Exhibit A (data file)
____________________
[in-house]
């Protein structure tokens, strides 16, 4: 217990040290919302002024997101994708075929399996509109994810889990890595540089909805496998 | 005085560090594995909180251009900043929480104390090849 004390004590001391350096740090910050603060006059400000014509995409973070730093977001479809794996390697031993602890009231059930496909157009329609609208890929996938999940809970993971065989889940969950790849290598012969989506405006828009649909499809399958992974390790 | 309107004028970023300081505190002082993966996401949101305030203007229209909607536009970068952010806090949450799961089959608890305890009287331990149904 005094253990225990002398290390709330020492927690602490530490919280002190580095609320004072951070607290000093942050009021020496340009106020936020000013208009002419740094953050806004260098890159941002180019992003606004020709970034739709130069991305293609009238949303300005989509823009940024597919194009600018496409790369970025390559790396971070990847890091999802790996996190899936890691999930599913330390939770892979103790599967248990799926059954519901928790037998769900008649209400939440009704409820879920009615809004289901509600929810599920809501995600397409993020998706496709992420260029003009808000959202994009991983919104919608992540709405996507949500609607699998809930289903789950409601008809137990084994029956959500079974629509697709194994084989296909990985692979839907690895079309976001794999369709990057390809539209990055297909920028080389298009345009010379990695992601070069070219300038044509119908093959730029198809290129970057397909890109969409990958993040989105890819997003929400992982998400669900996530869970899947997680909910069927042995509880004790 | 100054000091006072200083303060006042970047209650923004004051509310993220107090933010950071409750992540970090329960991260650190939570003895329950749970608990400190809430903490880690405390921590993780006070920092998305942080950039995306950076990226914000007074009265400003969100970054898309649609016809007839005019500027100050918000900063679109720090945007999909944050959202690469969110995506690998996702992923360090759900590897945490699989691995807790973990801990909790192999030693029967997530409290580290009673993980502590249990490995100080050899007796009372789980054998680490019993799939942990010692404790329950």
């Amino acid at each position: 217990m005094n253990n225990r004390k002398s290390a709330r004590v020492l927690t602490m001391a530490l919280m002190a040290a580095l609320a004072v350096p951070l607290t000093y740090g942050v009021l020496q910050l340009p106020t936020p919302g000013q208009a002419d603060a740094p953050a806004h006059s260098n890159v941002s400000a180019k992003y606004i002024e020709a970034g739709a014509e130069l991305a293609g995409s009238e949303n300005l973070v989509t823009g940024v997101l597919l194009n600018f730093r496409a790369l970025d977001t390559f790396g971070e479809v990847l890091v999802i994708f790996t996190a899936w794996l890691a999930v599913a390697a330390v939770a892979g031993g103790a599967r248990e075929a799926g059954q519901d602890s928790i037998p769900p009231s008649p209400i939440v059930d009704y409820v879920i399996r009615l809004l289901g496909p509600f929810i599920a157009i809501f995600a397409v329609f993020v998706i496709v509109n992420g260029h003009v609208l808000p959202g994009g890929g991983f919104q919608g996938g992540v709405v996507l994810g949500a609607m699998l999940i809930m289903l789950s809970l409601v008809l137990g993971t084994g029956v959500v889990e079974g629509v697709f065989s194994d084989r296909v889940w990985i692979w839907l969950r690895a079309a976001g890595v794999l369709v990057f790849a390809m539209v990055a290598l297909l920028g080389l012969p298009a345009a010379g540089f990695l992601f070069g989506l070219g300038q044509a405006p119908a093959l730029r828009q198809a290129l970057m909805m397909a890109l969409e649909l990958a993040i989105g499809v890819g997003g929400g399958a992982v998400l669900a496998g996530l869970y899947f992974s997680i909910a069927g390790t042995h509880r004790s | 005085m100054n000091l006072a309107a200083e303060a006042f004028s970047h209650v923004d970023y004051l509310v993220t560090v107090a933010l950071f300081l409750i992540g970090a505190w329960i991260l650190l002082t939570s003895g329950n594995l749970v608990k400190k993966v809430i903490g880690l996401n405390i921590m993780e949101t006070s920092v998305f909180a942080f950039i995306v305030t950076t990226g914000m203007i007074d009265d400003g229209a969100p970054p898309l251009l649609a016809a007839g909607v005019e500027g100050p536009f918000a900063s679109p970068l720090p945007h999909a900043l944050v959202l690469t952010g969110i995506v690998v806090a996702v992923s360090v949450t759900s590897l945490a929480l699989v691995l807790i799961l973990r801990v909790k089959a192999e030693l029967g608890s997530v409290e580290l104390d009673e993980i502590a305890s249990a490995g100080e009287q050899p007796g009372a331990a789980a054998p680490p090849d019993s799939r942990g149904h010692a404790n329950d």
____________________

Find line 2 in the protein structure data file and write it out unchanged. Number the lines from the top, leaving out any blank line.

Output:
């Protein structure tokens, strides 16, 4: 217990040290919302002024997101994708075929399996509109994810889990890595540089909805496998 | 005085560090594995909180251009900043929480104390090849 004390004590001391350096740090910050603060006059400000014509995409973070730093977001479809794996390697031993602890009231059930496909157009329609609208890929996938999940809970993971065989889940969950790849290598012969989506405006828009649909499809399958992974390790 | 309107004028970023300081505190002082993966996401949101305030203007229209909607536009970068952010806090949450799961089959608890305890009287331990149904 005094253990225990002398290390709330020492927690602490530490919280002190580095609320004072951070607290000093942050009021020496340009106020936020000013208009002419740094953050806004260098890159941002180019992003606004020709970034739709130069991305293609009238949303300005989509823009940024597919194009600018496409790369970025390559790396971070990847890091999802790996996190899936890691999930599913330390939770892979103790599967248990799926059954519901928790037998769900008649209400939440009704409820879920009615809004289901509600929810599920809501995600397409993020998706496709992420260029003009808000959202994009991983919104919608992540709405996507949500609607699998809930289903789950409601008809137990084994029956959500079974629509697709194994084989296909990985692979839907690895079309976001794999369709990057390809539209990055297909920028080389298009345009010379990695992601070069070219300038044509119908093959730029198809290129970057397909890109969409990958993040989105890819997003929400992982998400669900996530869970899947997680909910069927042995509880004790 | 100054000091006072200083303060006042970047209650923004004051509310993220107090933010950071409750992540970090329960991260650190939570003895329950749970608990400190809430903490880690405390921590993780006070920092998305942080950039995306950076990226914000007074009265400003969100970054898309649609016809007839005019500027100050918000900063679109720090945007999909944050959202690469969110995506690998996702992923360090759900590897945490699989691995807790973990801990909790192999030693029967997530409290580290009673993980502590249990490995100080050899007796009372789980054998680490019993799939942990010692404790329950």